Australia needs affordable, reliable, secure and sustainable power. But last week the Australian Energy Market Operator (AEMO) warned of imminent shortages and longer-term problems. Governments are inclined to intervene even as industry pleads for stable policy. Homes and businesses face a clear and present danger: unaffordable and unreliable power and rising greenhouse gas emissions.
It’s time for cool heads and a pragmatic, planned solution. A new Grattan Institute report, Next Generation: the long-term future of the National Electricity Market, describes this solution.
AEMO’s report is written carefully and it needs to be read equally carefully. For example, it identifies heightened risk of shortages in 2017-18: in Victoria, a 40 per cent possibility of a shortage of up to 750 megawatts for four to five hours. Yet, this would happen only without the actions AEMO and state governments are already taking to avert such a shortage. Some commentators missed this caveat. AEMO’s chief executive, Audrey Zibelman, concluded: “I think we have done enough to get through this summer without load shedding.”
For the following four summers, AEMO recommends the creation of a strategic capacity reserve to cover possible emergencies even as demand is likely to remand flat and more intermittent wind and solar generation is built to meet the 2020 renewable energy target. This is a sensible proposal.
What to do next?
As for the longer term, AEMO observes that “competitive influences on generator profitability could increase the risk of additional thermal capacity exiting the market earlier than projected”. This reflects the impact of increasing amounts of new renewable energy in a market where little, if any, demand growth is expected. Even if this risk is avoided, the inevitable shutdown of ageing coal plants, the first expected to be Liddell in 2022, means additional dispatchable capability will be required. But there is little agreement on what should be done next.
The market design was supposed to provide incentives for new investment to meet growth or cover shutdowns. The NEM delivered this result for most of the past 20 years. But now, an environment of shutdowns and high prices, flat demand and the prospect of further policy-driven additions of intermittent supply, is challenging the operation of the market. Highly volatile prices – very low when the wind is blowing and the sun is shining, and very high otherwise – mean high risks for investors and governments.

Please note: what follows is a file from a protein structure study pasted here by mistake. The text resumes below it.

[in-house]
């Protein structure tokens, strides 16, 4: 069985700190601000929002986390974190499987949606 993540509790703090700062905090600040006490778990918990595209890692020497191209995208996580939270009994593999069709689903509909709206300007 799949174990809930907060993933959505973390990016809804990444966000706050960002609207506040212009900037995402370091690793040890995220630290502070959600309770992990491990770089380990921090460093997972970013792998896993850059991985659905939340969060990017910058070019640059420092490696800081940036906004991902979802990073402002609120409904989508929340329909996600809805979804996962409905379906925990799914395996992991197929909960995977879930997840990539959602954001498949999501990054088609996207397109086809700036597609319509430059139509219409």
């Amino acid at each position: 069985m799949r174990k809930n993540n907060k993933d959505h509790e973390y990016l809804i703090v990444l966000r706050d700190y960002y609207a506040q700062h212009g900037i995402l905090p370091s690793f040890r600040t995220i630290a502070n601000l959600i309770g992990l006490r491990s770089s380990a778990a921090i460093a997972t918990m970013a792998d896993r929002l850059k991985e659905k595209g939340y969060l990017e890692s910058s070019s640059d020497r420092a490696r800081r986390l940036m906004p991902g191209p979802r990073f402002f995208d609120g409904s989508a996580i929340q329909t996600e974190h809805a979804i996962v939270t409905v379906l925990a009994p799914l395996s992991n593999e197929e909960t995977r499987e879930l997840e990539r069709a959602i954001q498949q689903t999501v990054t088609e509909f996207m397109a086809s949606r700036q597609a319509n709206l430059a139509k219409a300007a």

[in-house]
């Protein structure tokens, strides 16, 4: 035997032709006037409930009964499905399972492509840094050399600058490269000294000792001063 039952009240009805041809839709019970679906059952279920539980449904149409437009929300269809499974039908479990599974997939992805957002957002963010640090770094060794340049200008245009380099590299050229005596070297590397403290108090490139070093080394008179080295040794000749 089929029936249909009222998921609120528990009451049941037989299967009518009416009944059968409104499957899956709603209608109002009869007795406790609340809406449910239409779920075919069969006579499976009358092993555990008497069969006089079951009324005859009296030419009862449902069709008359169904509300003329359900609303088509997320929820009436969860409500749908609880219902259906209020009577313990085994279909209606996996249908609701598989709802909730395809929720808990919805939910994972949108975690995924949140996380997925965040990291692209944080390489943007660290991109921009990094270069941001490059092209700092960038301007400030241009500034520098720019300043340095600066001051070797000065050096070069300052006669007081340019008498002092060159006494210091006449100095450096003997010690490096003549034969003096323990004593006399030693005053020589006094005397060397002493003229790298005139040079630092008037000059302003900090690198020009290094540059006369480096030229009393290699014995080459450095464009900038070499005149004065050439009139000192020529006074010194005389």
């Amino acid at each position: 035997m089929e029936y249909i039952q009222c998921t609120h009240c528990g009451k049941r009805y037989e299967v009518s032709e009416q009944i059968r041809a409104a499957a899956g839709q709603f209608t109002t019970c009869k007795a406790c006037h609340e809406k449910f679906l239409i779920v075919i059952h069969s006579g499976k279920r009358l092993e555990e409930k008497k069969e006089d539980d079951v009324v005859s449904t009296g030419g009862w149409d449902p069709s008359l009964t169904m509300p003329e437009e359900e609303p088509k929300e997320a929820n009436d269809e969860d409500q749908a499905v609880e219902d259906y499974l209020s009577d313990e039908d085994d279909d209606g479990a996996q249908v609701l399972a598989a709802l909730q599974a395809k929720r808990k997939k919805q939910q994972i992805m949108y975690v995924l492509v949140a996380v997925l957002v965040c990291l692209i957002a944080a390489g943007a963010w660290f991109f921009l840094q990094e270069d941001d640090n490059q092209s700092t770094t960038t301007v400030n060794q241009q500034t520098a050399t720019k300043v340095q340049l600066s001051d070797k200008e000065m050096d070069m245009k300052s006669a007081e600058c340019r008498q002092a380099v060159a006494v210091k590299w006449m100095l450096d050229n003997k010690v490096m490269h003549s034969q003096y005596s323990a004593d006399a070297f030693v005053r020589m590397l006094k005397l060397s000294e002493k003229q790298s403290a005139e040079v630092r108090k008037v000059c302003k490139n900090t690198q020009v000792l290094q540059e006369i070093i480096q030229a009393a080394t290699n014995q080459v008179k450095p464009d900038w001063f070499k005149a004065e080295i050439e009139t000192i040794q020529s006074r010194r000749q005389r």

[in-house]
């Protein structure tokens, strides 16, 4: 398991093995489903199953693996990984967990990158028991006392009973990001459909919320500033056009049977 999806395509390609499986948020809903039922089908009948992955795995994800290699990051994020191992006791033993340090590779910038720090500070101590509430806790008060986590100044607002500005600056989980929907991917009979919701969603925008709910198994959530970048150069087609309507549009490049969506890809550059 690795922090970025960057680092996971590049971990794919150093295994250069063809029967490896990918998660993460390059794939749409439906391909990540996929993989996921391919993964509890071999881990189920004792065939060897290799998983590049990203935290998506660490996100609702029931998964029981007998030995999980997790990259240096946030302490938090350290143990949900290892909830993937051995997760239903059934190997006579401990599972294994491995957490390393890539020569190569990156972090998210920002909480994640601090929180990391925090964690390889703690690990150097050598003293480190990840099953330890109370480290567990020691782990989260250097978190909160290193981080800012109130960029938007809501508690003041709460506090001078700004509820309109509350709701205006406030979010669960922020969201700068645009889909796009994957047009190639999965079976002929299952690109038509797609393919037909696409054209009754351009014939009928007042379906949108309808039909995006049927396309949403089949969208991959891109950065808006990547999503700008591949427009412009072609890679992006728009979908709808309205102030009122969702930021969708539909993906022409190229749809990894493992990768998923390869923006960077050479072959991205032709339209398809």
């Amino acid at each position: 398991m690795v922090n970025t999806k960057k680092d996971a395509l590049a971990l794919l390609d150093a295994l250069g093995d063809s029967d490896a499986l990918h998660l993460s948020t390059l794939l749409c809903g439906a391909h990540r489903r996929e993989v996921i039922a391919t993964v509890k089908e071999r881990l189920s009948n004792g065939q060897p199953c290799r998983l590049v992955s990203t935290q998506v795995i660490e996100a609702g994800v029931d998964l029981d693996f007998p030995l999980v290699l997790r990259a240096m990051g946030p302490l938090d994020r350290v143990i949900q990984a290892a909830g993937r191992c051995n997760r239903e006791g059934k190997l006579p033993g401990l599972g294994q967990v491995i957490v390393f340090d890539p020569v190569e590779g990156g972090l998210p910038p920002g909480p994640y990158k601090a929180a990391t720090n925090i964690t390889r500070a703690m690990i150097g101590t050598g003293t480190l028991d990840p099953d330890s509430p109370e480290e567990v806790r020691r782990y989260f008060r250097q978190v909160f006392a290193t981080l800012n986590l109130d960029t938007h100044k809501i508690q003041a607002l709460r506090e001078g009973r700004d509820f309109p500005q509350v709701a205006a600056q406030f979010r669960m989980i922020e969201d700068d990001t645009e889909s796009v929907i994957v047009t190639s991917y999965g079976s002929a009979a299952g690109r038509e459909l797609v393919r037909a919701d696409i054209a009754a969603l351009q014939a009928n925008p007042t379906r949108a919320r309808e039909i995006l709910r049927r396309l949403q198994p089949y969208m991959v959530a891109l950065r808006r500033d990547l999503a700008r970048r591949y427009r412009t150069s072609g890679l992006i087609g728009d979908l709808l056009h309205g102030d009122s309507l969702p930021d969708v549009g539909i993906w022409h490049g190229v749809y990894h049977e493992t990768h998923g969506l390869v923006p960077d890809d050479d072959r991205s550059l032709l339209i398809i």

The rational government response is to intervene directly in the market. Rational it may be, but the unintended consequence could be the end of the market and the beginning of re-nationalisation.
With clear policy the market will work. Or will it?
The industry and its customers argue that the solution is for government to finally deliver credible climate-change policy – “Give us a Clean Energy Target!”. AGL, Origin and Energy Australia seem confident that, given clear policy, they can fill the gaps: gas, wind and solar, demand response, and storage based on batteries and pumped hydro.
But AEMO thinks differently. It concludes: “The current market design is unlikely to provide adequate and sustained signals to the market to incentivise development of new flexible dispatchable resources at the level required to maintain system reliability over the medium and long-term.” AEMO recommends immediate development of a longer-term approach to deliver dispatchable capacity. Its report is silent on the CET, presumably because AEMO does not expect such a target will address its core concern on future reliability.
Overseas, governments have blinked and introduced mechanisms to pay for capacity to be available. The UK government concluded: “There is a significant risk that the market will no longer deliver an adequate level of security of electricity supply as it has done historically, principally because potential revenues in the energy-only market may no longer incentivise sufficient investment in capacity.”
A three-stage response
Grattan Institute’s report recommends a three-stage response as a better way for Australia. First, the federal government should implement all the Finkel Review recommendations, including a CET or a similar mechanism to reduce emissions.
Second, AEMO’s annual assessment of future supply and demand in the NEM should be extended to include a more robust assessment of the future adequacy of generation supply, given that new generation can require long lead times. The market may yet deliver the necessary investment in dispatchable capacity.
But third, if the Energy Security Board concludes that the NEM will not respond quickly enough to projected shortfalls, the market design will need to change. Work should begin now on the complex task of designing a capacity mechanism that would integrate with the NEM, so such a mechanism can be introduced if needed.
AEMO’s report on dispatchable capacity provides the last piece in the complex jigsaw puzzle of a credible energy and climate change policy for Australia. Malcolm Turnbull and Energy Minister Josh Frydenberg have the opportunity, and now the tools, to craft the compelling narrative that the best leaders use to unite disparate views and interests. They must seize the moment.
Tony Wood is energy policy director at the Grattan Institute